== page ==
Hollywood 'sex with teens ring': Bryan Singer's accuser names more names
Man who alleges he was abused as a teenager by X-Men films director Bryan Singer says other entertainment figures also molested him
A man who has accused X-Men director Bryan Singer of sexually abusing him when he was a teenager has sued three more entertainment industry figures, claiming they also molested him.
The allegations in the latest lawsuits filed by Michael Egan on Monday are substantially similar to his legal action against Singer. That lawsuit accuses the director of abusing him between the ages of 15 and 17 in Los Angeles and Hawaii.
Egan claims he was lured into a sex ring run by Marc Collins-Rector, a former digital entertainment company executive, with promises of auditions for acting, modelling and commercial jobs.
He was put on the company's payroll as an actor and forced to have sex with adult men at parties within Hollywood's entertainment industry, the lawsuit said.
Collins-Rector pleaded guilty in 2004 to transporting five minors across state lines to have sex.
Monday's lawsuits were filed in a US federal court in Hawaii against former Fox television executive Garth Ancier, theatre producer Gary Wayne Goddard, and David Neuman, a former television executive with Disney. Egan is seeking more than US$10 million in damages.
Ancier, Goddard and Neuman could not be reached to comment on Monday.
The lawsuits were filed in Hawaii under a law that temporarily suspends the statute of limitations in civil sex abuse cases.
Singer's attorney Marty Singer, who is not a relative, denied the director abused Egan, calling the allegations defamatory. He said the director was not in Hawaii when Egan says he was abused and was, instead, in Canada working on production for the first X-Men film.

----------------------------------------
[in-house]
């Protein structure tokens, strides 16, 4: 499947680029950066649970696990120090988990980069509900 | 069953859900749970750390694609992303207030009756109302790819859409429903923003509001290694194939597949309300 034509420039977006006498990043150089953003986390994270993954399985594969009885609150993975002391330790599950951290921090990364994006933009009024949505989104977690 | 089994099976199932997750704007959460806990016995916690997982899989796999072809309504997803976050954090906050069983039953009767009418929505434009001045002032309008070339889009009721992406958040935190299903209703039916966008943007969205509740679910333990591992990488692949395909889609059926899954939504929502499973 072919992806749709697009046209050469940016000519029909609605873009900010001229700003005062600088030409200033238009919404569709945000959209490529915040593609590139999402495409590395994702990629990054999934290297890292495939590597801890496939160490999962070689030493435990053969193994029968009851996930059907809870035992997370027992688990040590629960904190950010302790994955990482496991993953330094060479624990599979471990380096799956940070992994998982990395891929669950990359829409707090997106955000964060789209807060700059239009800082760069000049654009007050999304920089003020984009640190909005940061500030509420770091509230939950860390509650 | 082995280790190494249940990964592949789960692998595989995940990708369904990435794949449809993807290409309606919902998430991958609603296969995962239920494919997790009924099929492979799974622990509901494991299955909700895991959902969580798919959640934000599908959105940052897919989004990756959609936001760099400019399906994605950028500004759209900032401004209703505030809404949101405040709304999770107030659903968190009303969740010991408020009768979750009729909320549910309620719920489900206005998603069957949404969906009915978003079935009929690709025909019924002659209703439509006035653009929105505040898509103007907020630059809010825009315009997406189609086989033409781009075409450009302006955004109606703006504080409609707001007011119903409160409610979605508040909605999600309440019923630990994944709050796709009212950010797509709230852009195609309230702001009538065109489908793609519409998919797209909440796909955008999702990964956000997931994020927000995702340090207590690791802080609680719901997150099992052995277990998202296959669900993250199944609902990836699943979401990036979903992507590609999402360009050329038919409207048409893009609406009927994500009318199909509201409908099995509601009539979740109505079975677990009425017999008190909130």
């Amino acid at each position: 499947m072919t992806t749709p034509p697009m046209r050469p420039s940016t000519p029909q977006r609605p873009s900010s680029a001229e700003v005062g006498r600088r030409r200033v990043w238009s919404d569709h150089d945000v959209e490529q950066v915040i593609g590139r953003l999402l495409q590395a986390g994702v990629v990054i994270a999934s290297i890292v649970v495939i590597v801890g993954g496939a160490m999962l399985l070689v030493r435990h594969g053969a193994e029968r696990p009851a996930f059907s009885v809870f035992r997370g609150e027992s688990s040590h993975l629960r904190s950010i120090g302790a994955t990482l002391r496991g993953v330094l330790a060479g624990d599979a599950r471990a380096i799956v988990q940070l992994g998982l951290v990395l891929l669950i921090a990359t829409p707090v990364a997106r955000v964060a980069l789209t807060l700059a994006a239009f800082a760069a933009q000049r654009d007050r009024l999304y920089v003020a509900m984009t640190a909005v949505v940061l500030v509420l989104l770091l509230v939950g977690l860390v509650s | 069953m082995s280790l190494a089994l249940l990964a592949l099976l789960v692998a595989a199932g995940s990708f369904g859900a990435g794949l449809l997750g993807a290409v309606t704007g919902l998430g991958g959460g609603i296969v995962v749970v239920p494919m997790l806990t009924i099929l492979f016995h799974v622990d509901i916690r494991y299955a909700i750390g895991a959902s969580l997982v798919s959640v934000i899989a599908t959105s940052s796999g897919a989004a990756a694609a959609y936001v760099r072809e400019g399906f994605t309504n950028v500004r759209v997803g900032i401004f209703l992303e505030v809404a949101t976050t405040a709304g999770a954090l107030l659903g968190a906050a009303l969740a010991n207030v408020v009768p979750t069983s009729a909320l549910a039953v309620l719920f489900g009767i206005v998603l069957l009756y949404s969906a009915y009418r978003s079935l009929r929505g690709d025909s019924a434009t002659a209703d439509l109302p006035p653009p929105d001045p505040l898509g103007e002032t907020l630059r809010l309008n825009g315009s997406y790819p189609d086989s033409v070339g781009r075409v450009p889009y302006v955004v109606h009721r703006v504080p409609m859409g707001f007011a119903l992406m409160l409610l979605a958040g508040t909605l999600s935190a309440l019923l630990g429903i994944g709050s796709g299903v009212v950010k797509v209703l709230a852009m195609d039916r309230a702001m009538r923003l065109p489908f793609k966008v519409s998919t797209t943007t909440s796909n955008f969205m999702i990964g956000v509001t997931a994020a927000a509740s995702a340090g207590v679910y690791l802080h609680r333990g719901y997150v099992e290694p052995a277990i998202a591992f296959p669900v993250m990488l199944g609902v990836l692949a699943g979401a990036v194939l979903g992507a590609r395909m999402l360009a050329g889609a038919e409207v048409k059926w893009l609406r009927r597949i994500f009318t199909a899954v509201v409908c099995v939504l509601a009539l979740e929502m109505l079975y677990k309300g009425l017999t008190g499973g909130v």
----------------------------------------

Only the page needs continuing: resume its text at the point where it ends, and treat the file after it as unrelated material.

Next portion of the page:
None of the men has been criminally charged and the statute of limitations for any such charges has passed.
Egan, 31, appeared at a press conference on Monday with his mother, Bonnie Mound, who tearfully described her efforts to report alleged abuses to the FBI in 1999 and 2000.
She said she wrote several letters to FBI agents in Los Angeles and Washington urging them to take action, and questioned why the letters and information provided by her son did not result in criminal charges.
The FBI has said it could not discuss specifically what Egan told them,
However, the agency denied last week that it had ignored any information about Singer.
"The suggestion that the FBI ignored a minor victim, or evidence involving the sexual victimisation of a child, is ludicrous," FBI spokeswoman Laura Eimiller said.
Mound denied her son's lawsuits were motivated by anything other than holding the defendants accountable.
"It's not about money," Mound said, breaking down in tears.
Egan said he spent several years masking his pain by drinking. He stopped drinking within the past year, entered therapy and looked for a lawyer who would pursue a case.
Jeff Herman, Egan's attorney, said he had spent six months investigating before filing the lawsuits.
However, he acknowledged he did not have all the investigative files or Singer's records, which might show that the film director was not in Hawaii at the time of the allegation.